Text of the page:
With an understanding of what policy is, and how to include data from external sources to make informed policy decisions, what steps are needed in order to actually deploy OPA? OPA itself is a small, self-contained executable, and in order to answer policy queries as quickly as possible, ideally runs close to the application for which it makes policy decisions. This means that rather than having a few “centralized” OPAs being queried from many places, each instance of an application runs with its “own” OPA next to it, often on the same host as the application. Since OPA itself is a lightweight process, this doesn’t add a lot of overhead to an application. With applications increasingly split up into smaller components and microservices, it however means that larger organizations might find themselves running hundreds of OPAs in their environment. While the distributed deployment model of OPA is ideal for performance, it poses a few challenges in terms of management.
Fig. 2: Pipeline policy where a deployment is allowed only if it is not on weekends and the email address of the deployer ends in “acmecorp.com”.
While OPA ideally is deployed as close to the service it is making decisions for, some things are likely best orchestrated from a centralized location. These things include distribution of configuration and policies, collection of health and status updates, and logging of any decisions made.
In order to facilitate this, OPA offers configuration options that allows letting a remote service distribute policy and data bundles, as well as to collect status updates and decision logs from OPAs deployed around an organization. Let’s take a closer look at the most important two – serving policy bundles and logging decisions.
While it’s possible to start OPA with policy files and data loaded from disk, this leaves us with an important question unanswered. What do we do if we need to update the policy or data that OPA needs in order to make decisions? Perhaps a new role has been assigned in an organization, a new resource type has appeared in a cloud account, or we’ve learnt of a new attack vector in our build and deployment scripts and we want our policy to be updated accordingly. If we only have a couple of OPAs running we could probably have the policies updated manually, but what if we have hundreds, or even thousands?
The bundle API allows OPA to instead periodically pull policy and data packages, called bundles, from a remote location. Whenever such a bundle is updated, OPA notices the update, pulls down the latest version of the bundle and loads the new content. This allows policy distribution to be decoupled (see, that word again!) from the actual enforcement of the same policies, and to manage a large fleet of OPAs from a centralized component.
The next management capability worth an extra look is decision logging. OPA is all about making decisions, so it certainly makes sense to later want to know what decisions OPA actually took, and based on what data it had available at the time. This is made possible by the decision logging capabilities of OPA. Just as policies can be loaded from disk for local or small scale deployments, decision logging can be configured to output decisions to the local console. For production deployments however, you’ll likely want to aggregate logs to a central location.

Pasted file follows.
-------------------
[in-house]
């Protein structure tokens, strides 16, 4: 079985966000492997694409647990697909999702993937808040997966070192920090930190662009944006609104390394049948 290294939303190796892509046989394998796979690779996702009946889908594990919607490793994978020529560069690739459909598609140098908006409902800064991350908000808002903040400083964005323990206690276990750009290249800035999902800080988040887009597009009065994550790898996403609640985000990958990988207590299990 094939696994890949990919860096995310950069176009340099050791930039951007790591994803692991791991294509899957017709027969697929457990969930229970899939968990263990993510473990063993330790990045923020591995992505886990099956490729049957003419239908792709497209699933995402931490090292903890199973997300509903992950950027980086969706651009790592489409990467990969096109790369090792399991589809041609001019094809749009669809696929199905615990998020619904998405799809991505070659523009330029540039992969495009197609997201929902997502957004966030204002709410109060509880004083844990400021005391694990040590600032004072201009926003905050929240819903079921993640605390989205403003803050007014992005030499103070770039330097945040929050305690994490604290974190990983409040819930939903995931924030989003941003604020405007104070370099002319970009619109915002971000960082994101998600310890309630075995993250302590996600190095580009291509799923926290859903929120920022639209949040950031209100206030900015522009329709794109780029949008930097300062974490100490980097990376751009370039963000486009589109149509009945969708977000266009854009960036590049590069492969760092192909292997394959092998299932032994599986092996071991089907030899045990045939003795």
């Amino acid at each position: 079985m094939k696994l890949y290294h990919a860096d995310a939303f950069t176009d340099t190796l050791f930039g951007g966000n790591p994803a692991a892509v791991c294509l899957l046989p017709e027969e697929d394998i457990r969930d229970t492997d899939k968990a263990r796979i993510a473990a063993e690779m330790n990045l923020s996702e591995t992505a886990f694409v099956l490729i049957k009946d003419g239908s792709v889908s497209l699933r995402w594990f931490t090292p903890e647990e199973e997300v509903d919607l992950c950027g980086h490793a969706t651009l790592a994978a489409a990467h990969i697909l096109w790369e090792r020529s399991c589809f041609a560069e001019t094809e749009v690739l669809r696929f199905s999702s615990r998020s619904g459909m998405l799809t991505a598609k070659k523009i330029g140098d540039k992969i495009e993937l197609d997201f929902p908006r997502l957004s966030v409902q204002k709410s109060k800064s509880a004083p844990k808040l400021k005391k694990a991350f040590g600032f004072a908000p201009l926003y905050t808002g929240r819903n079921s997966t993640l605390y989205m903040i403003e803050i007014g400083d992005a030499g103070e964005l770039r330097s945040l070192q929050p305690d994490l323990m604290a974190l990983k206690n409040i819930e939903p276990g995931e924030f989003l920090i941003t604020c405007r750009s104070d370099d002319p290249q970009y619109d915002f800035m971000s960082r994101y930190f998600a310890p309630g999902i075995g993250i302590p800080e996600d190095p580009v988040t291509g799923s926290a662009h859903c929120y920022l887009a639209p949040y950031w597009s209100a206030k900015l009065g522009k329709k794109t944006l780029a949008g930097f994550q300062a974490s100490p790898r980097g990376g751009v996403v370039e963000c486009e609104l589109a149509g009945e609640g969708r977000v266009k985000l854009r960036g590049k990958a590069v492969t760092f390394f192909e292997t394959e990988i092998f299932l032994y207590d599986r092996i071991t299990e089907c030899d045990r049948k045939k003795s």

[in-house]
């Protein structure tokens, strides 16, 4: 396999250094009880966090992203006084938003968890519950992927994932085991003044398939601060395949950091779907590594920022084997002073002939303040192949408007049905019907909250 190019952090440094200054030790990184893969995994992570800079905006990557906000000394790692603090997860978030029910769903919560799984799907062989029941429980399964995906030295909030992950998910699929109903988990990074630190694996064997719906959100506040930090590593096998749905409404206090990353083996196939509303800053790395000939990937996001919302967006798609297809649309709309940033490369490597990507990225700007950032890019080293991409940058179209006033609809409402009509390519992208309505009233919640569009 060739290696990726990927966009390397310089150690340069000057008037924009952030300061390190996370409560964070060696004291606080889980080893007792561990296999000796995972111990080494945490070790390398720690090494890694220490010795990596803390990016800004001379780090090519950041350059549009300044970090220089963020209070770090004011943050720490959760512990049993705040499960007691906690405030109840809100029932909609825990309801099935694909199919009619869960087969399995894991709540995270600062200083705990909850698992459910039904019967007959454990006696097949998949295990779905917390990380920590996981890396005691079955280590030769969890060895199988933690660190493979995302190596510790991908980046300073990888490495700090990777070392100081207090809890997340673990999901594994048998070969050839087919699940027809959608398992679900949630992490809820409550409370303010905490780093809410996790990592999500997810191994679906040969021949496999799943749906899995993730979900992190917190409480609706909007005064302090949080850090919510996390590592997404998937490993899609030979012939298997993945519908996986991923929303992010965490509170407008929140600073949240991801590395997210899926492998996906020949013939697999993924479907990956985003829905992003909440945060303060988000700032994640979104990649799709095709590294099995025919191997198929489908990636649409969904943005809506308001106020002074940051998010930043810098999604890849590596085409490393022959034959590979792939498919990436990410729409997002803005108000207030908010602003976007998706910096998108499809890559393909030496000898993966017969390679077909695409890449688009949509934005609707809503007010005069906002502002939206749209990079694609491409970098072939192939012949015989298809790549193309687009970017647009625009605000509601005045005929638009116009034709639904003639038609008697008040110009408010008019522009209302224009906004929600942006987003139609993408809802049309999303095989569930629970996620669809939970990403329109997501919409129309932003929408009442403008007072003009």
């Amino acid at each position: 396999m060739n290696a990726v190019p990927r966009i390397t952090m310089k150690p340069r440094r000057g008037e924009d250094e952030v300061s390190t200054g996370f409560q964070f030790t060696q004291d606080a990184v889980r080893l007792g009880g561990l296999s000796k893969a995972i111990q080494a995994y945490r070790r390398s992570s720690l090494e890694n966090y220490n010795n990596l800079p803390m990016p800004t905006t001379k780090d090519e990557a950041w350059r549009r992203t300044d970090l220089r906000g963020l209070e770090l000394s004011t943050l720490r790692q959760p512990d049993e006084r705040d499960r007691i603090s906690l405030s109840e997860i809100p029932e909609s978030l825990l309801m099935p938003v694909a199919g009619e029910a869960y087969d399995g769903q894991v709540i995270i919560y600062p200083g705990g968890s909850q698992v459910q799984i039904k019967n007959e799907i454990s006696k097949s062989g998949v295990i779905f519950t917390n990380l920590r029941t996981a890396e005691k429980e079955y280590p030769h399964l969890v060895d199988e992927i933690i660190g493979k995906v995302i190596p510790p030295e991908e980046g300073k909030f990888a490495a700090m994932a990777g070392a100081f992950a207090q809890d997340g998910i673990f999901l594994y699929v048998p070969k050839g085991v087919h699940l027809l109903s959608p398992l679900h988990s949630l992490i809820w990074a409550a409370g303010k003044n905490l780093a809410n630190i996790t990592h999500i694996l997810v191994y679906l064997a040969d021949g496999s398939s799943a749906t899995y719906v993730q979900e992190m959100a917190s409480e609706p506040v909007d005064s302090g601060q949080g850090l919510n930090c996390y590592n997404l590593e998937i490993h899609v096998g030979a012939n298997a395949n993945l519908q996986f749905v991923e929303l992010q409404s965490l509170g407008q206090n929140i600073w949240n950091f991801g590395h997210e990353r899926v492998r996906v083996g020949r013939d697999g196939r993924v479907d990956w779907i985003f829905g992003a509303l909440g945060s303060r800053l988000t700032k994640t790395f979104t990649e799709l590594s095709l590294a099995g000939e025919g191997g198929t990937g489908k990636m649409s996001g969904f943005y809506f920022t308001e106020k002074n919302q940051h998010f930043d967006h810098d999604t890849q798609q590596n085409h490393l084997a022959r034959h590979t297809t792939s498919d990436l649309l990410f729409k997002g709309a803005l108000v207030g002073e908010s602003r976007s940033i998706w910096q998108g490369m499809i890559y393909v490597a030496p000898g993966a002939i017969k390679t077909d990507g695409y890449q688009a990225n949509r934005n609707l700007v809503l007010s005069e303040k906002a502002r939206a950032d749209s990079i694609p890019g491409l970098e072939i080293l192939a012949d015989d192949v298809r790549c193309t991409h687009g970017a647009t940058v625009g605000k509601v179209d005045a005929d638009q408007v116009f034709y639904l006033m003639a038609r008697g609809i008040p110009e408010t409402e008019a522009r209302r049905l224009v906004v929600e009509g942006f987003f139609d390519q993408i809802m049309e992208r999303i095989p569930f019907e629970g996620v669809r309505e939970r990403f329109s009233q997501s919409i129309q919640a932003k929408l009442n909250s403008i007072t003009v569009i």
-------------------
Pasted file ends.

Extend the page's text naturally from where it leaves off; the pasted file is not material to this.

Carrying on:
OPAs decision log API allows for that exactly, and will have OPA periodically send compressed packages of decision logs to a server located elsewhere. Just like with bundles, this allows for a centralized management component to collect aggregates of logs, which can later be used to answer questions like “why was user Jane allowed to list salaries?” or “how could the last deployment of network policies be allowed without the appropriate ownership labels being in place?” With auditing being an increasingly common requirement, centralized and safe storage of logs is an absolute necessity.
Styra Declarative Authorization Service (DAS)
With all the management capabilities of OPA available, where do we put the policy bundles, and where do we ship decision logs? And how do we monitor a large fleet of OPAs running inside of our clusters? Setting up your own infrastructure and servers, and writing your own applications for that purpose is… doable, but there’s a much better option available—Styra Declarative Authorization Service (DAS).
From Styra– the creators of the Open Policy Agent – Styra DAS offers a control plane component for managing OPA at scale. Styra DAS provides an advanced, yet easy to use, user interface for managing OPA systems, and to author, test and deploy policies for a wide range of use cases like Kubernetes admission control,Envoy and Istio powered applications, Terraform, API Gateways and service meshes like Kong, application authorization, or any custom system type. Additionally, many of the system types include tailor made policy bundles and customizations, built from the experience of running OPA in large scale production deployments.